1 J. Fluid Mech. (1991), vol. 232, pp Printed in Great Britain 567 An experimental study of the parallel and oblique vortex shedding from circular cylinders By M. HAMMACHE AND M. GHARB Department of Applied Mechanics and Engineering Sciences, University of California, San Diego, La Jolla, CA 92093, USA (Received 7 February 1991 and in revised form 3 May 1991) An experimental study of the origin of oblique vortex shedding in the laminar wake of circular cylinders was conducted in the range of Reynolds numbers from 40 to 160. Two transverse circular cylinders were positioned upstream of the main shedding cylinder to control the angle of shedding from the main cylinder. The respective distances between each transverse cylinder and the main cylinder were used to induce oblique shedding of different angles, curved shedding, as well as parallel shedding. Measurements of the mean static pressure distribution in the base region of the cylinder and of the mean spanwise component of the velocity in the wake were taken. These measurements revealed that a non-symmetric pressure distribution, which induced a spanwise flow in the base region of the cylinder, was responsible for the oblique shedding. By using a simple model based on the ratio of the streamwise to the spanwise vorticity components, the angle of shedding was predicted within 2" of the value measured from flow visualization. The vorticity was simply evaluated from the spanwise and streamwise velocity profiles of oblique vortex streets obtained with the LDV measurement technique. Parallel vortex shedding showed a symmetric pressure distribution with zero spanwise component of the velocity and zero crossshear in the cylinder base. t was shown that parallel vortex shedding results in a continuous Strouhal-Reynolds number curve. 1. ntroduction 1.1. Background and objective Past experiments on wakes of circular cylinders in a laminar flow have shown that the vortex shedding is two-dimensional only at low Reynolds numbers. As a certain Reynolds number, denoted here by Re,, is reached the vortex shedding becomes oblique, where the vortices are parallel to each other but inclined with respect to the cylinder axis. However, there is no consensus among various investigators on the value of the Reynolds number Re, which marks the transition from parallel to oblique shedding. An empirical relation which links the frequency of shedding from a circular cylinder to the free-stream velocity was proposed by Roshko (1954) as St = /Re, 50 < Re < 150, where Re = U, dlv is the Reynolds number (based on a cylinder of diameter d in a free stream U,), and St = fd/u,, is the Strouhal number (based on the vortex shedding frequency f ). While using this relation to infer free-stream velocities from the frequency of shedding, Tritton (1959) found a discontinuity in the velocity-frequency curve. This discontinuity occurred at Rex 90 in wind tunnel experiments and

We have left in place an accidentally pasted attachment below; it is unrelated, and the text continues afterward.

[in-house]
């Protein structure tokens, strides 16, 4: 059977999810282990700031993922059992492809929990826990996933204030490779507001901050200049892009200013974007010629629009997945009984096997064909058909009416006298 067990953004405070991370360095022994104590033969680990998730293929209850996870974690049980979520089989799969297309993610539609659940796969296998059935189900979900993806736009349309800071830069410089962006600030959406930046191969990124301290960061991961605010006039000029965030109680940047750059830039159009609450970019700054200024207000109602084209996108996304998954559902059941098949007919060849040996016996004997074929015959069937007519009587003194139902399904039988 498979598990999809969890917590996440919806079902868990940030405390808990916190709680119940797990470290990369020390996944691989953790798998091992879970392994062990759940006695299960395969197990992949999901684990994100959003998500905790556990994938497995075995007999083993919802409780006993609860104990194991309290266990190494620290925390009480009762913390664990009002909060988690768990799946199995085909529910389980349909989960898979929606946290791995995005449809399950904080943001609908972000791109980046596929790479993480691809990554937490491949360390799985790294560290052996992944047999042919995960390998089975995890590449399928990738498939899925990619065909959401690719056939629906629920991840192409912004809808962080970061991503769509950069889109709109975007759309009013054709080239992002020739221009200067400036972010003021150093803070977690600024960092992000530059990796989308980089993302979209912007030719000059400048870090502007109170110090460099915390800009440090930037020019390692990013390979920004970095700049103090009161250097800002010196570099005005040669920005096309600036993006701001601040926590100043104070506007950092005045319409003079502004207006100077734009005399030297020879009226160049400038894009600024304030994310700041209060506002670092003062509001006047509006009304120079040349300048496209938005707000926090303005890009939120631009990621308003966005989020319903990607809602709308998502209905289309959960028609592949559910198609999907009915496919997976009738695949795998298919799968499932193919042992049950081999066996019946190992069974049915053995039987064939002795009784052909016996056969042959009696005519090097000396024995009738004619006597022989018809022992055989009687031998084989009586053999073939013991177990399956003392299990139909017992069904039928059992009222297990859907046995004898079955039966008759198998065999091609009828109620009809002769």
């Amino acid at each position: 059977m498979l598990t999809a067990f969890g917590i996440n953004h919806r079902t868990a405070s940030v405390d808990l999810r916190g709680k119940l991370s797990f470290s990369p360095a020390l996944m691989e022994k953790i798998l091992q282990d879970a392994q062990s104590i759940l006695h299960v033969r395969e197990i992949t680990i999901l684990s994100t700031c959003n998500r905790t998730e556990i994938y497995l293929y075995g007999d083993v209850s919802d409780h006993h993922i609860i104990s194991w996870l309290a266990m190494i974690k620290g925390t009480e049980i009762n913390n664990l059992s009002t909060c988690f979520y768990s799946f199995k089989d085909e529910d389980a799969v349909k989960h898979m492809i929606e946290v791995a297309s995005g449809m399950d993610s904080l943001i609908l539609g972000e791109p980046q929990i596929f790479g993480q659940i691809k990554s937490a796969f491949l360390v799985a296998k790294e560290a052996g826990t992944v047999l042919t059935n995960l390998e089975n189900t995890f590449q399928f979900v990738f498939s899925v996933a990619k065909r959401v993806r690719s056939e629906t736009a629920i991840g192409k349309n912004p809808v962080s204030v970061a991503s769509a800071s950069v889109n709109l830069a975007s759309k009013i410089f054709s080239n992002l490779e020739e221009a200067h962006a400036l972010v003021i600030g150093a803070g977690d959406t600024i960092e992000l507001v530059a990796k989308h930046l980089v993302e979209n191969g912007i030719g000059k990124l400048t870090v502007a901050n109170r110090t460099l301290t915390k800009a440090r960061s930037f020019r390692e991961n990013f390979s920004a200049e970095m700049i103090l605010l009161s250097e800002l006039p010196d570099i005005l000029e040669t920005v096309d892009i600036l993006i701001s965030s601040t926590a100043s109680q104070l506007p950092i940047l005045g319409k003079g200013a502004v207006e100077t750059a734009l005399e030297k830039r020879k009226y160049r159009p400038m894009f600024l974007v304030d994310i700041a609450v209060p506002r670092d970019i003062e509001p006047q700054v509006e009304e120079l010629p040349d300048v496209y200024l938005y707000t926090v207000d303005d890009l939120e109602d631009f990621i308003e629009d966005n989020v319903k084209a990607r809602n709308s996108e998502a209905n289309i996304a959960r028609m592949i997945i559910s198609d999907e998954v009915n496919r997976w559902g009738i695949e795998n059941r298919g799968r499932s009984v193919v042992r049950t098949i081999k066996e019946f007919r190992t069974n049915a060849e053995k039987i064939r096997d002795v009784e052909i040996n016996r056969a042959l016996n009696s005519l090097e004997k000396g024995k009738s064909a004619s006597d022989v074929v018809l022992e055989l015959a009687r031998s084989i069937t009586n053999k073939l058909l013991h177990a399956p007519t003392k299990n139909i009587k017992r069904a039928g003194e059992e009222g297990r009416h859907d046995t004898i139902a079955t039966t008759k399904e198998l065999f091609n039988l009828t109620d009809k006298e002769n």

2 568 M. Hammache and M. Ghurib Re x 70 in water channel experiments. Tritton did not link the appearance of the discontinuity to possible changes of the geometry of the shed vortices, but interpreted it instead as a transition in the nature of the flow instability from a vortex street originating in the wake to a vortex street originating in the immediate vicinity of the cylinder. Tritton s interpretation was disputed by several authors and various alternative scenarios were proposed. Gaster (1969) showed that frequency discontinuities could be caused by a slight shear in the approaching flow, or a slight taper of the cylinder. Similar conclusions were reached by Maul1 & Young (1973) in their study of the wakes of circular cylinders in a shear flow. Slaouti & Gerrard (1981) reported that even in a good quality flow and with a smooth and straight cylinder, the shed vortices are influenced by the geometry at the cylinder ends. For aspect ratios over 2500 and highly uniform upstream flow conditions, Van Atta & Gharib (1987) showed that all discontinuities in the Strouhal-Reynolds number curve can be attributed to the flow-induced vibration of the cylinder. n experiments where the aspect ratio is not large enough, even with good flow conditions, minimizing the wall boundary-layer effect is difficult, if not impossible. Therefore, in many previous cylinder wake investigations where the aspect ratio usually does not exceed 300 (commonly regarded as a high aspect ratio), the wall-condition interference might have affected the natural two-dimensional shedding. Even in clean flow conditions and with the absence of cylinder vibration, eliminating the influence of the boundary layers on the wake of a cylinder is necessary to achieve two-dimensional vortex shedding. n fact, for cylinders of aspect ratio below 300, Williamson (1988) showed that discontinuities in the Strouhal-Reynolds number curve can be caused by the condition of non-parallel vortex shedding and are removed when parallel shedding is obtained. The most basic approach to eliminate the end effects has been to use thin flat plates placed just outside the boundary layers at the wind or water tunnel walls. n this regard, Stansby (1974) determined that using end plates of suitable design resulted in a considerable reduction of the static pressure in the cylinder back-stagnation region. The design of such plates was largely based on considerations of the steadiness and spanwise uniformity of the cylinder base pressure. A study of the effect of the geometry at the cylinder ends on the angle and frequency of vortex shedding was conducted by Ramberg (1983), and in a recent study Williamson (1988) showed that end plates suitably angled with respect to the incoming flow can be used to induce parallel vortex shedding. Another approach to controlling the wake and which consists of end plates combined with larger diameter cylinders inserted at the ends of the main cylinder was presented by Eisenlohr & Eckelmann (1989). The mechanism by which any control technique operates to eliminate the oblique vortex shedding remains to be explained. The so-called transition Reynolds number Re, which marks the change of shedding geometry from parallel to oblique is known to remain fixed for a given flow facility, but the reported values of this Reynolds number are considerably scattered since no two flow facilities are identical. n a given facility, as the Reynolds number is gradually increased past the onset of shedding, the vortex geometry switches from parallel to oblique at a specific value of Re = Re,. This switch and the concomitant frequency discontinuity is initiated by the flow conditions at the cylinder ends. The dependency of this process on the Reynolds number would become questionable if it were demonstrated that oblique shedding is inducible at any Re < Re,. As will be described later, oblique shedding was produced at values of Re c Re,. The notion of a Reynolds-number-dependent secondary mode of instability is therefore examined here.